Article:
Willard Scott loves to celebrate life: witness his heart-warming tributes to centenarians. Hired by NBC in 1980 to do weather for The Today Show, Scott was held in high regard by audiences. One admirer suggested he give birthday greetings to people who had reached 100 years of age, or greater, as part of his weather report. Scott liked the idea and began the tributes in 1983. Even though he left the show in 1996, he periodically makes appearances to deliver the tributes which are now sponsored by Smuckers Jellies.
Because of his generous remembrances of the aging, and for other reasons, I hereby give Willard Scott the title: “A Man of the Centuries.” An additional title belonging to Scott is that he is recognized by many to be the original “Ronald McDonald.” Before I delve into that amazing story, and speaking of titles, I might as well tell you, in the spirit of full disclosure, that I feel a special affinity to Willard Scott because my last boss-lady dubbed my husband with the nickname “Ronald McDonald.” My husband didn’t look anything like Ronald McDonald, nor like Willard Scott, but his first name was Ron. He took a liking to my boss’s cheerful greeting, “Howdy, Ronald McDonald!” (she was from West Virginia) each time she saw him. After she died, he often reminisced about her habit of tagging people with “character monikers.” She called me “Snoopy!”
But back to Ronald McDonald. In Willard Scott’s book, The Joy of Living, (1982) Scott wrote that he was asked by McDonalds to create the role of Ronald McDonald. One wonders if the idea of Ronald McDonald was born from a previous children’s character that Scott brought to life called Bozo the Clown. For it was from 1959-1962 that Scott appeared on children’s programs produced by local DC TV stations as Bozo the Clown, and he subsequently enacted Ronald McDonald from 1963-1966. We look at the photo showing Scott with a box on his head and a cup on his nose and realize that the evolving Ronald McDonald, somewhere along the line, hired a new costume designer and a different make-up artist. AND today the modern Ronald McDonald persona, embodied by numerous actors, reaches far and wide into many kinds of special events, parties, and hospitals. But let’s not forget that the trend-setter for the Ronald McDonald character was Willard Scott. Just being himself, to this day, Scott brings cheer and good-will wherever he goes.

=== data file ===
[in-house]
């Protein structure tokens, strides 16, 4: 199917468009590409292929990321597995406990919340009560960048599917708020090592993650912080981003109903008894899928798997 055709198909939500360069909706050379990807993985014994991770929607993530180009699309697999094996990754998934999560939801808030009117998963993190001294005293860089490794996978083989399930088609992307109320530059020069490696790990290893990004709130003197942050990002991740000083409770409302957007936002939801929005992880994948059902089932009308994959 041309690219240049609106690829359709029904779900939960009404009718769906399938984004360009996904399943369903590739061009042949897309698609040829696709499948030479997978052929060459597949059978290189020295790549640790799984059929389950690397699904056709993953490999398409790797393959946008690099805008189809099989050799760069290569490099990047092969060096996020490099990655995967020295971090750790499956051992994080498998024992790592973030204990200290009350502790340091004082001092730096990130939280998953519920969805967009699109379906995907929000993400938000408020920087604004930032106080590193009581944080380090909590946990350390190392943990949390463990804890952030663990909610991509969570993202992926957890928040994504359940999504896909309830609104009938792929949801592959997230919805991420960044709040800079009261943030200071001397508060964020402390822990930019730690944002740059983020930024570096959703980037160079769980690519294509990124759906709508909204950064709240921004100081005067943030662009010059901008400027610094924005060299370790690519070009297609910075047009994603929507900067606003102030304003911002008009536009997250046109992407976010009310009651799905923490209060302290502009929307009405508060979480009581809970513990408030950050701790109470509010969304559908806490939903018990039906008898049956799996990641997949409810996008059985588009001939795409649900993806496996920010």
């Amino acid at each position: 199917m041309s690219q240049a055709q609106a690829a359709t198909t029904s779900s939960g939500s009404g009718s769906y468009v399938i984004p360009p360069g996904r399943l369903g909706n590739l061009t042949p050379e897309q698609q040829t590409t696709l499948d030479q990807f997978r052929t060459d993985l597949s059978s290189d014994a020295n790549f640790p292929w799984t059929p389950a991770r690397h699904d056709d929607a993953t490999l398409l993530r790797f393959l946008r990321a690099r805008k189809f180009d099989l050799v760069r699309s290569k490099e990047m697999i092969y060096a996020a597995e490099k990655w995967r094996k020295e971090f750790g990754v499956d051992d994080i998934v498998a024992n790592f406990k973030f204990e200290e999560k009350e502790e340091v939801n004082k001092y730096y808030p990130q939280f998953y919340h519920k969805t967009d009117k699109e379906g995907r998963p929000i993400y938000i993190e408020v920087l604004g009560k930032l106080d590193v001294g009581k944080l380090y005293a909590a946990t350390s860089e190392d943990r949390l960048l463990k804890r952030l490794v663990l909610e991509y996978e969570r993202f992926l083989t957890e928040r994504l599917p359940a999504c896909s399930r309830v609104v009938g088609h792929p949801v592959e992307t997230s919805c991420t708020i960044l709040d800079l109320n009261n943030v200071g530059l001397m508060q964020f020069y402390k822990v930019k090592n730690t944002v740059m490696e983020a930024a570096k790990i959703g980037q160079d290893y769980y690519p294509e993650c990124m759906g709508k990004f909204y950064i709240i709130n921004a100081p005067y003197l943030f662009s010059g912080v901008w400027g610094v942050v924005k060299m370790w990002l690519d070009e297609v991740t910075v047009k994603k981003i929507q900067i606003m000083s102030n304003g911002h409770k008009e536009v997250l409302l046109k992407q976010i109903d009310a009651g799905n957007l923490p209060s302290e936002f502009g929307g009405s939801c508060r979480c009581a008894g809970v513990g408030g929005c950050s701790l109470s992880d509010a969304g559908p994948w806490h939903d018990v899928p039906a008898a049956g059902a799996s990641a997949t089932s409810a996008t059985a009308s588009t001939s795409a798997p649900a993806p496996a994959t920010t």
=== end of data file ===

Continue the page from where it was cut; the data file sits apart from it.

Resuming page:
There’s another large part of Scott’s life that touches a major chord with me since I am a novice radio show host myself. Are any of you old enough to remember the Joy Boys Radio Show? Well, it was aired nightly out of NBC owned WRC-AM in Washington DC (1955-1972) and two more years out of another DC radio station. Who were the Joy Boys?
They were Willard Scott and Ed Walker and improvised comedy was their schtick. Ed was blind, in fact, blind since birth, so their method of preparation for the show was unique. They discussed a situation to use as basis for the broadcast, then developed characters which their voices would portray, and Willard wrote out some lead lines to use as the “situation” unrolled on the show. Before the show, Ed would memorize their discussion. Then they’d go live and proceed to entertain, enrich, uplift, and encourage all those within earshot. Just a couple of Joy Boys, the two men remained fast friends.
If I had a trophy or medal, I’d hand it to Willard Herman Scott along with the title “A Man of the Centuries” because he has reverence for the aging, he has a sense of humor, and he vigorously celebrates life. Do these activities promote harmony in our society? Indeed. Carry on, Mr. Scott.